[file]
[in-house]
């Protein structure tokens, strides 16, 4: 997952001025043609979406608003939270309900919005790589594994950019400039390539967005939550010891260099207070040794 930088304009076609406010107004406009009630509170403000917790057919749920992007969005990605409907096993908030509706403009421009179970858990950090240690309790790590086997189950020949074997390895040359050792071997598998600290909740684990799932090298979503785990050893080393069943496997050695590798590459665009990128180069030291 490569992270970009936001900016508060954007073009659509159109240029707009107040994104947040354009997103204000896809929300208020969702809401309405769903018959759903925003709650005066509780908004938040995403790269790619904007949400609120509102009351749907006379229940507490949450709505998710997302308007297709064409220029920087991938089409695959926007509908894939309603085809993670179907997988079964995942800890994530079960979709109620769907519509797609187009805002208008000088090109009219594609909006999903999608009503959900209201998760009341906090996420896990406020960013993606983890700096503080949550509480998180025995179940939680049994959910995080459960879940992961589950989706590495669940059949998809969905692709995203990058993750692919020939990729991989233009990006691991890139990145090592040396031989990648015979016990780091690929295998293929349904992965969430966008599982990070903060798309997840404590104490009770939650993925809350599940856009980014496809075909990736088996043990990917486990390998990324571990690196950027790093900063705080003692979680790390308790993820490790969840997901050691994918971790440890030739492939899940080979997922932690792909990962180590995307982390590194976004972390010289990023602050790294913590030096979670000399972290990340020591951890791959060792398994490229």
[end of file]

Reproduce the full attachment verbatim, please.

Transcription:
[in-house]
């Protein structure tokens, strides 16, 4: 997952001025043609979406608003939270309900919005790589594994950019400039390539967005939550010891260099207070040794 930088304009076609406010107004406009009630509170403000917790057919749920992007969005990605409907096993908030509706403009421009179970858990950090240690309790790590086997189950020949074997390895040359050792071997598998600290909740684990799932090298979503785990050893080393069943496997050695590798590459665009990128180069030291 490569992270970009936001900016508060954007073009659509159109240029707009107040994104947040354009997103204000896809929300208020969702809401309405769903018959759903925003709650005066509780908004938040995403790269790619904007949400609120509102009351749907006379229940507490949450709505998710997302308007297709064409220029920087991938089409695959926007509908894939309603085809993670179907997988079964995942800890994530079960979709109620769907519509797609187009805002208008000088090109009219594609909006999903999608009503959900209201998760009341906090996420896990406020960013993606983890700096503080949550509480998180025995179940939680049994959910995080459960879940992961589950989706590495669940059949998809969905692709995203990058993750692919020939990729991989233009990006691991890139990145090592040396031989990648015979016990780091690929295998293929349904992965969430966008599982990070903060798309997840404590104490009770939650993925809350599940856009980014496809075909990736088996043990990917486990390998990324571990690196950027790093900063705080003692979680790390308790993820490790969840997901050691994918971790440890030739492939899940080979997922932690792909990962180590995307982390590194976004972390010289990023602050790294913590030096979670000399972290990340020591951890791959060792398994490229």